Friday, September 16, 2011

The Art of Falling, Morihei Ueshiba's Way

Before Falling With Grace was ever thought of as a blog it was going to be a magazine article. I was doing some research into the idea and stumbled upon many articles referencing Aikido. The more I read the more interesting the subject became to me.

Morihei Ueshiba

Born in 1883 to a wealthy landowner, businessman and politician Morihei Ueshiba was considered weak, sickly and "bookish". His father tried to persuade his son to be active by suggesting sumo wrestling and swimming. His father would tell him grand stories about his great grandfather who was revered as a great samurai. 

This same young boy would grow up to become a legend himself founding the martial art of Japanese Aikido. After many years of training in various martial arts and learning much from great masters his goal was to create an art that practitioners could use to defend themselves while also protecting their attacker from injury. 

The first stage of Aikido is actually learning back rolls, forward rolls and break falls. Learning how to fall well is crucial. The next stage referred to as Ukemi translates to the art of falling.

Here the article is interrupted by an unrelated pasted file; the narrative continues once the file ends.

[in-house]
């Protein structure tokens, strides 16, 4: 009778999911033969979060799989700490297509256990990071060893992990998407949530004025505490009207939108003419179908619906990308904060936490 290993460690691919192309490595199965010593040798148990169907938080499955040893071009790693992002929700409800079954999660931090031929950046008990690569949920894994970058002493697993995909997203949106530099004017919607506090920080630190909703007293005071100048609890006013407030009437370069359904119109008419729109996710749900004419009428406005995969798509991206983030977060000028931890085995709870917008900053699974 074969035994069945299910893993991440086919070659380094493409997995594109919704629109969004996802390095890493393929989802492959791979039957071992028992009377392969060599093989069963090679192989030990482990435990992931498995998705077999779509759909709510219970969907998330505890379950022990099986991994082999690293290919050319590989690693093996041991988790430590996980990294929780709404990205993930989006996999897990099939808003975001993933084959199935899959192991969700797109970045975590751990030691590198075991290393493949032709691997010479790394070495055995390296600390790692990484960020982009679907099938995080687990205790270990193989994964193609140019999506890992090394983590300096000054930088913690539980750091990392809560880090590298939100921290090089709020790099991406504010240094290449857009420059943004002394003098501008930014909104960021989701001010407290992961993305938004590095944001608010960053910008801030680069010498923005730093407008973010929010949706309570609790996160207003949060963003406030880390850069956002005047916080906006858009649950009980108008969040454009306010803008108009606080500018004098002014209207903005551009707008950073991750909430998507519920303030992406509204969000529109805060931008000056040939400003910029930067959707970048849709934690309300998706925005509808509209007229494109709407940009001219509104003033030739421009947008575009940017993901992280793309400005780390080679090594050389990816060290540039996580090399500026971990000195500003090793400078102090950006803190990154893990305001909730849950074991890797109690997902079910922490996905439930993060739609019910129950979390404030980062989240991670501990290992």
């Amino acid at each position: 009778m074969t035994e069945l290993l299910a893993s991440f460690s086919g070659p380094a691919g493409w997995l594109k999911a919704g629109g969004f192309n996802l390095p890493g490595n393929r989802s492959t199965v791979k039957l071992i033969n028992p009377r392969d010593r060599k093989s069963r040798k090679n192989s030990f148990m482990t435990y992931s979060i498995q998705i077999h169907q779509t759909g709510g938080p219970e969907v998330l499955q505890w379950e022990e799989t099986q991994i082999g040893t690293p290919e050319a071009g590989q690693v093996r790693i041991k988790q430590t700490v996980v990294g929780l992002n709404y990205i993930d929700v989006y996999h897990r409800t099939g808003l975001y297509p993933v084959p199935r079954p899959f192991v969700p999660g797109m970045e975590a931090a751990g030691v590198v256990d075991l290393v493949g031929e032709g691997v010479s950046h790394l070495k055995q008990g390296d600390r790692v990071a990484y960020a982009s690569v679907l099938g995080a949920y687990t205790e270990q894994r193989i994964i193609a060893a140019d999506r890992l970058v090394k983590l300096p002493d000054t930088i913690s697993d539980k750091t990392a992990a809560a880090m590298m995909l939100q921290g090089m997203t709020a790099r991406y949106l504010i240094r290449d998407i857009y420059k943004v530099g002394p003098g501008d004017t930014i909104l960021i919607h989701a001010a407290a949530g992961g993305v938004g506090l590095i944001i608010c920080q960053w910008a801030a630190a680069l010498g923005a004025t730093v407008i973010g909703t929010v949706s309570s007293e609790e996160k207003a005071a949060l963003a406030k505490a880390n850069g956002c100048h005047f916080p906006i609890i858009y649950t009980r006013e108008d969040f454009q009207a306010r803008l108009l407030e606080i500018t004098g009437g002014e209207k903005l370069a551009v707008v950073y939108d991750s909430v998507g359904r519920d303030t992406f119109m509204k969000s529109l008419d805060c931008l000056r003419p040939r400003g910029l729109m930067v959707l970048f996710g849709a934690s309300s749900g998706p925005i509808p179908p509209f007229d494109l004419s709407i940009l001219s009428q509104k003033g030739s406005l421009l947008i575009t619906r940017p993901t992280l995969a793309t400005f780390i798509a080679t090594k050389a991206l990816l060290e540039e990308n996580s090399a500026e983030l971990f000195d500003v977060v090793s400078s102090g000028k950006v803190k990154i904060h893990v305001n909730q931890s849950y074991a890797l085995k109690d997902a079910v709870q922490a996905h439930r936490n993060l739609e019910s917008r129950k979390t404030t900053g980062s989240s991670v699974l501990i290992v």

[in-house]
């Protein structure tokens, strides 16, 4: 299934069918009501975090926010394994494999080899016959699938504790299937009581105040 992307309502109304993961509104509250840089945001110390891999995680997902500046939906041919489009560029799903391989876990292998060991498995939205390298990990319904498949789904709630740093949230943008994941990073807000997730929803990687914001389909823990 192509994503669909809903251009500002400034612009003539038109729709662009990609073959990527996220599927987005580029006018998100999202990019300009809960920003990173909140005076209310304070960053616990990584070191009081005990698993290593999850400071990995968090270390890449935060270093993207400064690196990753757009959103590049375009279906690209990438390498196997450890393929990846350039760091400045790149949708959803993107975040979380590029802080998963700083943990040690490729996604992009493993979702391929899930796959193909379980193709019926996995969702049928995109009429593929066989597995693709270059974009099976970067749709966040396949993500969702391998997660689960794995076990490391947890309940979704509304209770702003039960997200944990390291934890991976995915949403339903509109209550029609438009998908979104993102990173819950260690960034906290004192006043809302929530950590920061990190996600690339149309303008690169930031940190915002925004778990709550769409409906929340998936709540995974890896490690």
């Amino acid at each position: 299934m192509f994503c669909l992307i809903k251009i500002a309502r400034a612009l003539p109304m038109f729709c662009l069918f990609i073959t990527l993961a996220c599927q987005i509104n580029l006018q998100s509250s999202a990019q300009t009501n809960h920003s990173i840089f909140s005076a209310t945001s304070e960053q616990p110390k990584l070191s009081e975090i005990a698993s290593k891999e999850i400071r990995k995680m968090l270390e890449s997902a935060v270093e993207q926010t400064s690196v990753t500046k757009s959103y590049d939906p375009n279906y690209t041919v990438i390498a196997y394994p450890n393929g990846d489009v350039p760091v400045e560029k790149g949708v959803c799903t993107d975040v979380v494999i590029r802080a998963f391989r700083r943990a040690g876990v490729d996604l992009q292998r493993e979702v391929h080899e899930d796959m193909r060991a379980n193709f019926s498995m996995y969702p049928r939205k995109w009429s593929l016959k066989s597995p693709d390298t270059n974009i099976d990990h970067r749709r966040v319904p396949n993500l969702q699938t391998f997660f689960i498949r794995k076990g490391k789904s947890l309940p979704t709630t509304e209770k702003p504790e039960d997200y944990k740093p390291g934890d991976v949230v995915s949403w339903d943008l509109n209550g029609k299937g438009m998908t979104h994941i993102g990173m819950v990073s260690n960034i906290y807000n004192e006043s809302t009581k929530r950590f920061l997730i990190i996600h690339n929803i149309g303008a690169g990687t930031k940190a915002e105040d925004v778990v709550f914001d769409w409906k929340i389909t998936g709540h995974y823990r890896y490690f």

While there are many elements to this art I found it enlightening that after intensive training the techniques actually require very little strength as the moves lead the attacker's momentum against himself. The energy redirects the force of the attack rather than opposing it head on. 

After reading The Essence of Aikido Compiled by John Stevens I learned that Aikido is not only the practice of a martial art but a way of life. The book describes the spiritual teachings of Morihei Ueshiba and also includes his art work. 

I've enjoyed reading stories about an 85 year old Ueshiba taking on much younger opponents. With what seems like a simple "Jedi" type swish of the hand (these are not the droids you are looking for) Ueshiba took down the brawniest of men. Ueshiba explained that it requires great mental training. You must develop the ability to relax the mind and body under the stress of dangerous situations. 

I think it was far before I learned of the teachings of Ueshiba that I knew that it seemed like the more agitated our spirits get the less effective we become. What's worse is that we all seem to collide with each other when we're like that. Wouldn't it be great if we could just find some harmony in the chaos? 

As soon as you concern yourself with the "good" and "bad" of your fellows, you create an opening in your heart for maliciousness to enter. Testing, competing with and criticizing others weaken and defeat you. - Moihei Ushiba

While I'm not sure my body is ready for break falls I know that I can benefit from the concepts of Aikido. It's not the action of the blow but the art of falling. 

Another of my favorite Ueshiba quotes: Your heart is full of fertile seeds, waiting to sprout. 

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